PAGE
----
Stanford University, School of Engineering:
Jabari Hastings, Yutong He, Ariel Leong, Vincent Nicandro, Matthew Radzihovsky

Tsinghua University, School of Information Science and Technology:
Mengyang Liu, Hongyu Lu, Jianxin Ma, Junye Yang, Xiayuan Yi

University of California, Berkeley, College of Engineering:
Tiffany Chien, Jason Zhou

University of Chicago, School of Computer Science:
Steven Buschbach, Yongshan Ding, Huiying Li, Amanda Whaley, Junwen Yang

University of Illinois at Urbana-Champaign, College of Engineering:
Suneer Angra, Beleicia Bullock, Bhavana Jain, Haoyang Wen, Andrew Yoo

Graduate Schools of Energy Science

Carnegie Mellon University, School of Computer Science:
Mingyi Wang

Massachusetts Institute of Technology, School of Engineering:
Manxi Wu

Politecnico di Torino, Doctoral School:
Pier Giuseppe Anselma

Princeton University, School of Engineering and Applied Science
Joseph Clay Hamill Jr.

Stanford University, School of Earth, Energy & Environmental Sciences:
Aisulu Aitbekova

Tsinghua University, Department of Electrical Engineering:
Yingzhe Cui

University of California, Berkeley, College of Engineering:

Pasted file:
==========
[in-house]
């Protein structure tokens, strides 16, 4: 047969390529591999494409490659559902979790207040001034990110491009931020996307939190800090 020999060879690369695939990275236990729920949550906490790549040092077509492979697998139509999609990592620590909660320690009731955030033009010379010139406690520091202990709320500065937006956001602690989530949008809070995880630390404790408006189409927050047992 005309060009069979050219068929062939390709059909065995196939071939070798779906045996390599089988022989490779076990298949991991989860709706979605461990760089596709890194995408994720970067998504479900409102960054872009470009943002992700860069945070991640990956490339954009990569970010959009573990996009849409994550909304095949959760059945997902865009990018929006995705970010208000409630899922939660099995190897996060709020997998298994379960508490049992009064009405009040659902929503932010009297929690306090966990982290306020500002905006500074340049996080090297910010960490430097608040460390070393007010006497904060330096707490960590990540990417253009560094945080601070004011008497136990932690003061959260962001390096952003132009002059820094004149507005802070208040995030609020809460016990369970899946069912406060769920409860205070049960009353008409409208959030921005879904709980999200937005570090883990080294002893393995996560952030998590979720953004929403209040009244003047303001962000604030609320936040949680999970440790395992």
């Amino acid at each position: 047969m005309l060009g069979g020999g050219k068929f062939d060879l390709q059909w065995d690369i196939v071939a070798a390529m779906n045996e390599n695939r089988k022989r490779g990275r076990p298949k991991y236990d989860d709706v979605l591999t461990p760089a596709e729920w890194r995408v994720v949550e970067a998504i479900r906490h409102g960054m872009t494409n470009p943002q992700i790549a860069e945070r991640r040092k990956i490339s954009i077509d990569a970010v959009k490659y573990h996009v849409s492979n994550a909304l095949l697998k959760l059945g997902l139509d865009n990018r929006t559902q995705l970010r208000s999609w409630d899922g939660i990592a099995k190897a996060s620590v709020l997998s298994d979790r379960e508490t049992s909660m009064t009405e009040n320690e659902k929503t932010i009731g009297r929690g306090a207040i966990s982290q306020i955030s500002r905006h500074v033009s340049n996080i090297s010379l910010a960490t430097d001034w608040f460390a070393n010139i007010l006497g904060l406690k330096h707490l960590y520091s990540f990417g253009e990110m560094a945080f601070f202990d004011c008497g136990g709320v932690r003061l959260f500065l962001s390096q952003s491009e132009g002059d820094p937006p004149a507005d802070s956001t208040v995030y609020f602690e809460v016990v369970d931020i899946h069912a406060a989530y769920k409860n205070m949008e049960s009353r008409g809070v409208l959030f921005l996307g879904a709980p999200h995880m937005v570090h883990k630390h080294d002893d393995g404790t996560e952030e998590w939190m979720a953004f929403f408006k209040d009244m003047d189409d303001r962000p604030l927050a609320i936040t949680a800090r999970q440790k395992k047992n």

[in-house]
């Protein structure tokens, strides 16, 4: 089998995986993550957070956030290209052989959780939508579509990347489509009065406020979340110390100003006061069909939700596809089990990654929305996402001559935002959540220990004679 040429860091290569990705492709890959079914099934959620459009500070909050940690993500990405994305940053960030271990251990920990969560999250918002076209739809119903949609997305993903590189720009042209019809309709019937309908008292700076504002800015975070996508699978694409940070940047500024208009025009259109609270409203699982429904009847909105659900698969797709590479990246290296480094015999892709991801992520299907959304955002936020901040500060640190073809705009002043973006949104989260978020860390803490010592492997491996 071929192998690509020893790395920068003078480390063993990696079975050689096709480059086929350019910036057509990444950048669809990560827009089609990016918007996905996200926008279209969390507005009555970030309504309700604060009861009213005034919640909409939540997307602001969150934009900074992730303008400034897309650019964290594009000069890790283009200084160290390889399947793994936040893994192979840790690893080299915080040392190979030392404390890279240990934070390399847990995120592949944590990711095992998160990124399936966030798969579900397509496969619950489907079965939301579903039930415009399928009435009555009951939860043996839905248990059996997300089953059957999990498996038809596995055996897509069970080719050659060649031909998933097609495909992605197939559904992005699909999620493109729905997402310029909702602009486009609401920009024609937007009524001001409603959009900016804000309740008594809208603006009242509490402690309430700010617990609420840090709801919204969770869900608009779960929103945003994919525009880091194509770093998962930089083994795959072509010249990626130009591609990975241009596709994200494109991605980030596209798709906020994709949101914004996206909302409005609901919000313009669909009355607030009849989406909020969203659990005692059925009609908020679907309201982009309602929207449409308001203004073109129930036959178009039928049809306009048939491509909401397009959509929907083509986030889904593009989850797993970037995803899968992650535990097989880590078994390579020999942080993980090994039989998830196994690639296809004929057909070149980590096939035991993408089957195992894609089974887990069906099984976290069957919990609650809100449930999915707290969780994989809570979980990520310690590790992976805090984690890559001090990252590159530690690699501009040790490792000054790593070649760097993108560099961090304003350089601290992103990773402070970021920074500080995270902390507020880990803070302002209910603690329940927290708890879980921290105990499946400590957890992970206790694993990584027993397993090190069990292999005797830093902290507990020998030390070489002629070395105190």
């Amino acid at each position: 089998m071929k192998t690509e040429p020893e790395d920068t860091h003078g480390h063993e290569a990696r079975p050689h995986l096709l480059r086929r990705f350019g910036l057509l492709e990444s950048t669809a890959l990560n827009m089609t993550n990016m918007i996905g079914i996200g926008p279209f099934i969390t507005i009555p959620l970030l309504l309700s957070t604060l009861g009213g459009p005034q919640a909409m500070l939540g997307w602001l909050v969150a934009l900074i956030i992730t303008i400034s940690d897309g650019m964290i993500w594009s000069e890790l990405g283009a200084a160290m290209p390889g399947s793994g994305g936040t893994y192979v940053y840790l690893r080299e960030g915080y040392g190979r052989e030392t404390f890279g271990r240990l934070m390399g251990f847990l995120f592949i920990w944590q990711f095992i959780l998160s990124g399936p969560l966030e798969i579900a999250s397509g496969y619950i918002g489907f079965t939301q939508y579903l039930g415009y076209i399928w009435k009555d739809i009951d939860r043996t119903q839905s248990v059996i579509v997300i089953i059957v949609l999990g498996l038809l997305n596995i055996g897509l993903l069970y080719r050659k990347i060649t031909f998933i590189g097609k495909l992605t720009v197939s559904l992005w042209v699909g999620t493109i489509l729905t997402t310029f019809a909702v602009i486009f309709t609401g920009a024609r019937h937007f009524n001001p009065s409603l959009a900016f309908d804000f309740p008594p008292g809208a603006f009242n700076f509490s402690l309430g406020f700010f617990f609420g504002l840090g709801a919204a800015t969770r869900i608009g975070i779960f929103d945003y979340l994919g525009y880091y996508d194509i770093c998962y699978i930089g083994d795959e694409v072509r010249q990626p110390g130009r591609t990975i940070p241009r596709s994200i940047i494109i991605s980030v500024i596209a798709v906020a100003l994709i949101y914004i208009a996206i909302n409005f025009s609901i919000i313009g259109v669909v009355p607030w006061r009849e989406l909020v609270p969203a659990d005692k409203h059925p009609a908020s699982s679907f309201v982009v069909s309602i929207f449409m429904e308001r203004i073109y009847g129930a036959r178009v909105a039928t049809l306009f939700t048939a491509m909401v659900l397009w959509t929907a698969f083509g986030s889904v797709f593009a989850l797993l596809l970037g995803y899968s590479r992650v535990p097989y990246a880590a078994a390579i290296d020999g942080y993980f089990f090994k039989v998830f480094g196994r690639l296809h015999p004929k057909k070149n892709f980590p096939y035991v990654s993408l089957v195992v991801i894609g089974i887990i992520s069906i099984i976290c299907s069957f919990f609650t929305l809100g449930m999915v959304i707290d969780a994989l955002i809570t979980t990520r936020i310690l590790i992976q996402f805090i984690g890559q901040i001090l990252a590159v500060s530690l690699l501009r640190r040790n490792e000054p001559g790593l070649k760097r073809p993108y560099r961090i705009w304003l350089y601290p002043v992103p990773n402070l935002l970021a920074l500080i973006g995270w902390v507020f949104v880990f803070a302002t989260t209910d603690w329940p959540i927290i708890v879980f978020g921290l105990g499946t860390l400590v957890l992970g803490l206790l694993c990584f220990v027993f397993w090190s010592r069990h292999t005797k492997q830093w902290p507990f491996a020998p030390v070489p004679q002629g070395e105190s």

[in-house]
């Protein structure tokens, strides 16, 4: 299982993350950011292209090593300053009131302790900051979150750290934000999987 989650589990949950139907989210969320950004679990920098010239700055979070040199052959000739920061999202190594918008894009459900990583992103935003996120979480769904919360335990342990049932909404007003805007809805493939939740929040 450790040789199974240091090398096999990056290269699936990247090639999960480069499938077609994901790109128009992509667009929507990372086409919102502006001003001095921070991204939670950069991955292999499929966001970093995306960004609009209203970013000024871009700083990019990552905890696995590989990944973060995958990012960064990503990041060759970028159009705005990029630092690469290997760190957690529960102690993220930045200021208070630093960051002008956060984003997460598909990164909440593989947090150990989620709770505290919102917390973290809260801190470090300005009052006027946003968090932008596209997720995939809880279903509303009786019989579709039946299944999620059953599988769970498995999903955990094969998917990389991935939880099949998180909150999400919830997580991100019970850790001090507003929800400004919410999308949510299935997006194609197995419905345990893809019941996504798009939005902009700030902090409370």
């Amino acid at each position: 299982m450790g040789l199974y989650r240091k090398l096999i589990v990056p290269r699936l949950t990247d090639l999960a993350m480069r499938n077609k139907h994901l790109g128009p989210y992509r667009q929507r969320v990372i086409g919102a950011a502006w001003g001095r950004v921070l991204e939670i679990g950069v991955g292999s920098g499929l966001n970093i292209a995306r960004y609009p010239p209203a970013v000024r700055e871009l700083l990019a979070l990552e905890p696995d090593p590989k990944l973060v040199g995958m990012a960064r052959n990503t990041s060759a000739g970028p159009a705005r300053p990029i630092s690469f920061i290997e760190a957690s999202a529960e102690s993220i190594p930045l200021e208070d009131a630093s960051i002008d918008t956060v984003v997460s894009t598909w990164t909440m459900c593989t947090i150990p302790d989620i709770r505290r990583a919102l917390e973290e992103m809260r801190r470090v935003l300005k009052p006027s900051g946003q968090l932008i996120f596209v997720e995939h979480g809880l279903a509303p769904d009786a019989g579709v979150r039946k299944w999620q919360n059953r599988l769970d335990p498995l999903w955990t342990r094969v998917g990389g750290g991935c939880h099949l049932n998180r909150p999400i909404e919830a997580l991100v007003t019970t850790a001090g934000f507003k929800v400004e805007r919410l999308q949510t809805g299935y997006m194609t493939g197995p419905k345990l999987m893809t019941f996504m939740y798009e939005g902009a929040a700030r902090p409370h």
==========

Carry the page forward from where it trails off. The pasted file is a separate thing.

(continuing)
Jose Daniel Lara

University of Illinois at Urbana-Champaign, College of Engineering:
Phuc Huynh

The University of Tokyo, School of Engineering:
Kalimuthu Selvam

To date, the over 1,500 Siebel Scholars have driven innovations in over a dozen industries, launched more than 1,100 products, authored more than 386 patents, published nearly 42 books and more than 3,094 articles or book chapters, and managed more than $2.7 trillion in assets. As leaders of some of today’s most preeminent start-ups, nonprofits and research institutions, Siebel Scholars have served on more than 340 boards, established more than 53 philanthropic initiatives, and founded more than 154 companies – of which more than 56 have successfully gone public or were sold to enterprises including Google, Intuit, Match.com and Dropbox.